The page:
Background: We investigated the genotypic distribution of Hpdel in healthy subjects and cancer patients in Taiwan.
Methods: Blood samples were collected from 244 randomly selected healthy Taiwanese volunteers and 737 patients with various cancers. Samples were analyzed for the haptoglobin (Hp) gene, and the presence of the Hpdel allele was determined from genomic DNA by an Hpdel-specific polymerase chain reaction (PCR) method. The plasma concentration of Hp was also determined.
Results: The frequency of the Hpdel allele was calculated to be 0.029, and was not different between the healthy subjects and patients with cancer. The prevalence of Hp deficiency caused by Hpdel homozygosity was estimated to be ∼0.85 in 1000. Fifty-seven subjects were reclassified from homozygous Hp1 or Hp2 to Hp1/Hpdel or Hp2/Hpdel genotypes. The Hpdel allele is not associated with prevalence, severity or stage of any cancer.
Conclusions: Congenital Hp deficiency caused by Hpdel homozygosity is a condition present in Taiwan with a relatively high frequency. However, the Hpdel variant does not play a role in cancer.
Background: Aberrant DNA methylation is associated with the development of hepatocellular carcinoma (HCC), suggesting that gene methylation could be a potential biomarker for detection of HCC. The aim of this study is to identify potential biomarkers in HCC.
Methods: We used the Infinium methylation array and a DNA-pooling strategy to analyze the genome-wide methylation profile in HCC. Quantitative methylation-specific PCR (Q-MSP) was used to validate homeobox A9 (HOXA9) methylation in 29 normal controls, 100 HCC samples and adjacent non-tumor tissues and in 74 plasma samples, including 40 patients with HCC.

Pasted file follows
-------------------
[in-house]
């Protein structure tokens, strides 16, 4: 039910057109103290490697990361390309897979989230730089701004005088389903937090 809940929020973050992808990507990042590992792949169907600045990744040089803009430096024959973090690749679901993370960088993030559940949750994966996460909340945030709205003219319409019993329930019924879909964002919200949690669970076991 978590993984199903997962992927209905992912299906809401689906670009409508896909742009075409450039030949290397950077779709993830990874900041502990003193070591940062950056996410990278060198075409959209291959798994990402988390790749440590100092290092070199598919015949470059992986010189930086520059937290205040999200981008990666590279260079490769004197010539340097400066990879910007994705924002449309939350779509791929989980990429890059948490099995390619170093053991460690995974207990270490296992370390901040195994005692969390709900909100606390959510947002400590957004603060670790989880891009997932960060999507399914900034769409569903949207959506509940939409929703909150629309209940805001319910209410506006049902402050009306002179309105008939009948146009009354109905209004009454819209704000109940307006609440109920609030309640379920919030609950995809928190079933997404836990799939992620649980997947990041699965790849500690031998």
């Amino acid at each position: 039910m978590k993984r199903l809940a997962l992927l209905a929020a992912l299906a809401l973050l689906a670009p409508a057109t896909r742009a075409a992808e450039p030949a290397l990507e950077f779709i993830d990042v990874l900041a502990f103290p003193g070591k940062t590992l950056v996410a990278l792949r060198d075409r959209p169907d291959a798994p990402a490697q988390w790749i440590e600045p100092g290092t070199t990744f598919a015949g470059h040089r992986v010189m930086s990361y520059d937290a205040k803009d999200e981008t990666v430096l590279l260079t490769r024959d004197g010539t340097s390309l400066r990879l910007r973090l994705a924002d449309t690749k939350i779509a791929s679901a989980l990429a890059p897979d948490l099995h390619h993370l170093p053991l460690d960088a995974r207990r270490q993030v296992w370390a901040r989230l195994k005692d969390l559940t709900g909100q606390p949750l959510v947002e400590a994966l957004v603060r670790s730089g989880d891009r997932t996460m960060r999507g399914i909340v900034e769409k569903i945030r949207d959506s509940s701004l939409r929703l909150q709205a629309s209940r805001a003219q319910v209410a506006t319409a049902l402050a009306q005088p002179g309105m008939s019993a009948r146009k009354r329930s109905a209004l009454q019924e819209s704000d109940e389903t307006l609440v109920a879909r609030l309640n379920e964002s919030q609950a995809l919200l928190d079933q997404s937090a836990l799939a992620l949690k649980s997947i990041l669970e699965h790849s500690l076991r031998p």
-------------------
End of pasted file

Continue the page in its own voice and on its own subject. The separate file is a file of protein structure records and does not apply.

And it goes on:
Results: Ten genes (HOXA9, NEUROG1, TNFRSF10C, IRAK3, GFPT2, ZNF177, DPYSL4, ELOVL4, FSD1, and CACNA1G) showed differences in methylation between controls and HCCs. Of these, HOXA9 was significantly hypermethylated in HCCs (76.7%; 23/30) compared with controls (3.4%; 1/29). In addition, combination analysis of two- and three-gene sets for HCC detection showed greater sensitivity (90%–96.7%) and comparable specificity (93.1%–96.6%) to each individual gene (33.3%–76.7% and 55.2%–100.0%). HOXA9 methylation was further validated by Q-MSP in two independent set of clinical samples including 100 HCC and paired non-tumor tissues. Further, HOXA9 methylation could be detected in plasma from HCC patients (n=40) but not in normal plasma (n=34) (p<0.0005). Combined testing (either parameter positive) for α-fetoprotein (AFP, a plasma protein biomarker) and HOXA9 methylation showed greater sensitivity (94.6%) for detection of HCC than AFP alone (75.7%).
Conclusions: These data suggest that methylation of HOXA9 could be a helpful biomarker to assist in HCC detection.